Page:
Compensation for Licensed Jockeys Injury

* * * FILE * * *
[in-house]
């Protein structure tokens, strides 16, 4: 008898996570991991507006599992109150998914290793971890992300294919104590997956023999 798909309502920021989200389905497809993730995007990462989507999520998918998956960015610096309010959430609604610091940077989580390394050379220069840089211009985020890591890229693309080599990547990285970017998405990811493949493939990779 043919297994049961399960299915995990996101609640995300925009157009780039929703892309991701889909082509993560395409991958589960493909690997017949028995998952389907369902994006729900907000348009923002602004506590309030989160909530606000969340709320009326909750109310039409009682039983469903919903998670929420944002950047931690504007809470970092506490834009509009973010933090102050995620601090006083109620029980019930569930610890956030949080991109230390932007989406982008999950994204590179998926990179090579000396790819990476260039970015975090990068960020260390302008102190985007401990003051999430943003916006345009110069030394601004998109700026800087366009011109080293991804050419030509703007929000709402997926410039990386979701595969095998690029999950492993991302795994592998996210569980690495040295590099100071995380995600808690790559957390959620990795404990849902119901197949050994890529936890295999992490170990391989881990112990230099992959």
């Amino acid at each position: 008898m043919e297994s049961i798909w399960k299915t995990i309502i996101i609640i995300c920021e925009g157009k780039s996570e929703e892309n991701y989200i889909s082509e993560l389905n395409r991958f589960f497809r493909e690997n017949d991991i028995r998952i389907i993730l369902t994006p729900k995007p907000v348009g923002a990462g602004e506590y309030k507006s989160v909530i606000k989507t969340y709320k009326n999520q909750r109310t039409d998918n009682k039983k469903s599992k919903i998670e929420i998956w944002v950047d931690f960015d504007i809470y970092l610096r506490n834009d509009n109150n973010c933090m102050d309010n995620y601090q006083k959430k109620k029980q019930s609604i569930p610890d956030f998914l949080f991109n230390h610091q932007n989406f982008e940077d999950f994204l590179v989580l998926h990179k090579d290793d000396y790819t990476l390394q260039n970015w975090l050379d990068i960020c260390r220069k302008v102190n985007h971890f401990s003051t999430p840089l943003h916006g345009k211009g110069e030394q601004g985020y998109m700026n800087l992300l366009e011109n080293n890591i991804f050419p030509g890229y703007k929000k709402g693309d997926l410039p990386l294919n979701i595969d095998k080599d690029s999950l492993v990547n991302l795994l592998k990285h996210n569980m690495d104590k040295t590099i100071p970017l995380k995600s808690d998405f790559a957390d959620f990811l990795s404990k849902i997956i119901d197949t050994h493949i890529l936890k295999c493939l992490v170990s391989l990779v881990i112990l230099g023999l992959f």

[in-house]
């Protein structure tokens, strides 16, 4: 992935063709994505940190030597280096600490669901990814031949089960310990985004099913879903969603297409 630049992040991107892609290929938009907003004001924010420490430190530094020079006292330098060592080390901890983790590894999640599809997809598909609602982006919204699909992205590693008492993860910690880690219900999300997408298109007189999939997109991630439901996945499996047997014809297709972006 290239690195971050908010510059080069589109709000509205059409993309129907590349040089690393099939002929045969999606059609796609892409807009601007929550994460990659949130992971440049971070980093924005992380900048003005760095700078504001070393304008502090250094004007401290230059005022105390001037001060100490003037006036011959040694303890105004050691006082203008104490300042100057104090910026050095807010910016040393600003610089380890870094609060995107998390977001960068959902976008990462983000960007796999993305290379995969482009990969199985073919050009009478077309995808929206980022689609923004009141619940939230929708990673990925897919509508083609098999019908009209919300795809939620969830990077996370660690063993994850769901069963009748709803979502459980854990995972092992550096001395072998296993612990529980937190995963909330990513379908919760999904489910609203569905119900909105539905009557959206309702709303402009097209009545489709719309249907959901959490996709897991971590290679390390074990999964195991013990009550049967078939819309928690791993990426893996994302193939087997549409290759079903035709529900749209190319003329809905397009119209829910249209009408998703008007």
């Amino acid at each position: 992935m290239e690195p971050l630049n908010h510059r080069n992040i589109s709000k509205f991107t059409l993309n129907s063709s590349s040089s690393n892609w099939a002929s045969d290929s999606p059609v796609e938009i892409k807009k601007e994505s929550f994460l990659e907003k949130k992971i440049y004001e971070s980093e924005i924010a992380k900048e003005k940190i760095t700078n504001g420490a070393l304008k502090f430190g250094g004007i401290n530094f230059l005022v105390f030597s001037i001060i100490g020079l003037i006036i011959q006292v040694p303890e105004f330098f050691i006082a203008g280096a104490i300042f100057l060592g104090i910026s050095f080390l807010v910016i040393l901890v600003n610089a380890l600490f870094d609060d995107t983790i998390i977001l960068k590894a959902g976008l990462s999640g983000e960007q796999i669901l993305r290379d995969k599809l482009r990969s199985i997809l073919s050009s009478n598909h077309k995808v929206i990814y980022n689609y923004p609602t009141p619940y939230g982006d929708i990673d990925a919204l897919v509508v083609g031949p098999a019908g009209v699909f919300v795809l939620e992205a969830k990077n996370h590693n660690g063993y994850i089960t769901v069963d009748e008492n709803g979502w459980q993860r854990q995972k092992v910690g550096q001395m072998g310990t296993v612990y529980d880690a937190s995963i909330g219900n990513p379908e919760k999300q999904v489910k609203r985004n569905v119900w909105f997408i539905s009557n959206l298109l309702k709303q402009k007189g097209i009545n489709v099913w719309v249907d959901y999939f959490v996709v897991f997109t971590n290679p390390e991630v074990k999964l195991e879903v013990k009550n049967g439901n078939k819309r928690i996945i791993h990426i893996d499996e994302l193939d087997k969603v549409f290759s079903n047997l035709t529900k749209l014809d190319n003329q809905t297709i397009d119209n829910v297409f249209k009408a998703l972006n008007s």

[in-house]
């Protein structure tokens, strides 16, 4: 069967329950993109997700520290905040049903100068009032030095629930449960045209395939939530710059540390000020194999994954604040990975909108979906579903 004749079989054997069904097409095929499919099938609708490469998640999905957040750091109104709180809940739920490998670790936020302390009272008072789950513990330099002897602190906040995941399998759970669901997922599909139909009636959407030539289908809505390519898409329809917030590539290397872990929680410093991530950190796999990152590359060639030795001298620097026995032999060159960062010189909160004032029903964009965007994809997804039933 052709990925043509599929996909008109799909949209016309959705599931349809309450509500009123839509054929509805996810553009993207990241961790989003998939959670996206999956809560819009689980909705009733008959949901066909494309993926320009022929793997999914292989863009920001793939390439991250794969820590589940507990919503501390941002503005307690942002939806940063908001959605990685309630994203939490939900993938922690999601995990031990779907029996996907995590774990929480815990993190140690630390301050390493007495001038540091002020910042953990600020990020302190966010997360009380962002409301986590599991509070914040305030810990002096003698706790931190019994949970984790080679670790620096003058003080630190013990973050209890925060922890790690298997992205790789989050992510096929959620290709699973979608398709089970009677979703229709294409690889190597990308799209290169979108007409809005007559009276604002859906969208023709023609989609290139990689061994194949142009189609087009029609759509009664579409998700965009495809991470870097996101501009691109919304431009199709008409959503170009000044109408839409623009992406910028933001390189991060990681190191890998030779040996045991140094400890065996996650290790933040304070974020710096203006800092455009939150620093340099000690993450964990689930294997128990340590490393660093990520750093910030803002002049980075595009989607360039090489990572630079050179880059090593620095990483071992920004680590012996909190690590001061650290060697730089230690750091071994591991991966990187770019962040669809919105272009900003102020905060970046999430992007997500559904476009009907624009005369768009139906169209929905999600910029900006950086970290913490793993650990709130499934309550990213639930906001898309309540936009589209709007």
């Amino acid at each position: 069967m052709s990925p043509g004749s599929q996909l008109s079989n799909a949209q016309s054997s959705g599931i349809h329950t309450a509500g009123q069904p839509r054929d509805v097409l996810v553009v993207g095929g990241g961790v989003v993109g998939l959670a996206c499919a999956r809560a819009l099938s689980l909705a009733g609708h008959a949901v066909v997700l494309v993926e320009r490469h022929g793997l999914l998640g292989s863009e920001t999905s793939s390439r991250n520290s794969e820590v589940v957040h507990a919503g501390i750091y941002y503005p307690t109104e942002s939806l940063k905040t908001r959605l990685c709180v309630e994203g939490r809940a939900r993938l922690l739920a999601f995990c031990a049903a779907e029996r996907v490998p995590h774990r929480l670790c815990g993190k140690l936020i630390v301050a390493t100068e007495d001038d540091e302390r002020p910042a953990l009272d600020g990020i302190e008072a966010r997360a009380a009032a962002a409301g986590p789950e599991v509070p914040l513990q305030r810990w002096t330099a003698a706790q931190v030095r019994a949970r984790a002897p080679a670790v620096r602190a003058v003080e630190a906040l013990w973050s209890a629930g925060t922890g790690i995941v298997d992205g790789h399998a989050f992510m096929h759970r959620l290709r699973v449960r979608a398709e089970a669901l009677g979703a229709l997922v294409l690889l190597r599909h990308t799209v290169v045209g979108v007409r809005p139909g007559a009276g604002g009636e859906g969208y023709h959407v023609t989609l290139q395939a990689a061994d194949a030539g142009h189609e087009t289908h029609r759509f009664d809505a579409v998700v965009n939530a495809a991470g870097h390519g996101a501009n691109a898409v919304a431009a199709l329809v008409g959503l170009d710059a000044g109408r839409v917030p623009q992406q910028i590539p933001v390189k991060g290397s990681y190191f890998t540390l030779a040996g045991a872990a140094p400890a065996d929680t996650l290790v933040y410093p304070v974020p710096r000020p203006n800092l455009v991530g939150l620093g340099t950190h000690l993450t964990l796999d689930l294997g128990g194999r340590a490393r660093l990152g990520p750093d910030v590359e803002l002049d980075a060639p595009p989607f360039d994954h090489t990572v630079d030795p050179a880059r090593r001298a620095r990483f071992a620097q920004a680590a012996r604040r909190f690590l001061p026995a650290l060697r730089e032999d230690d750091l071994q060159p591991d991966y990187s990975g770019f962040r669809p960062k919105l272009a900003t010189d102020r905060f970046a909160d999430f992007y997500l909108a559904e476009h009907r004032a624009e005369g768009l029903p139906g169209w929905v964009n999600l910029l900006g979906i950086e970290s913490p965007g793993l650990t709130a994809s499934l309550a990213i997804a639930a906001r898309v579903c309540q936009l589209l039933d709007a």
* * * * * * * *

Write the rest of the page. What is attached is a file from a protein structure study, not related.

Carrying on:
In In re John B. Heath, Bd. of Indus. Ins. Appeals No. 68742 (Nov. 1, 1985) and In re Rick L. Obrist, Bd. of Indus. Ins. Appeals No. 68775 (Nov. 1, 1985) ,the injured persons were licensed jockeys, but they were injured while running horses through training regimens. The BIIA recognized licensed jockeys often engage in different types of employment depending on whether they are preparing a horse to ride in a race (the function of a jockey) or whether they are running a horse through a required regimen to keep the horse in racing condition (the function of an exercise rider). The BIIA acknowledged exercise riders and jockeys share many common duties, but it drew a distinction by looking to the standard employment practices in the horse industry. Drawing this distinction, the BIIA explained: Both have the responsibility of exercising and training a horse for racing. Up to two days before a race meet the exercise boy's responsibility is to provide a daily exercise regimen by galloping the horse. The horse is then "breezed" for the last two days. Normally the jockey only prepares the horse an hour before the race meet. Heath, slip op. at 2; Obrist, slip op. at 3. The BIIA concluded even if a rider was a licensed jockey, if he or she was being paid separately to exercise a horse as part of its training regimen then the rider was an exercise rider for purpose of collecting workers' compensation.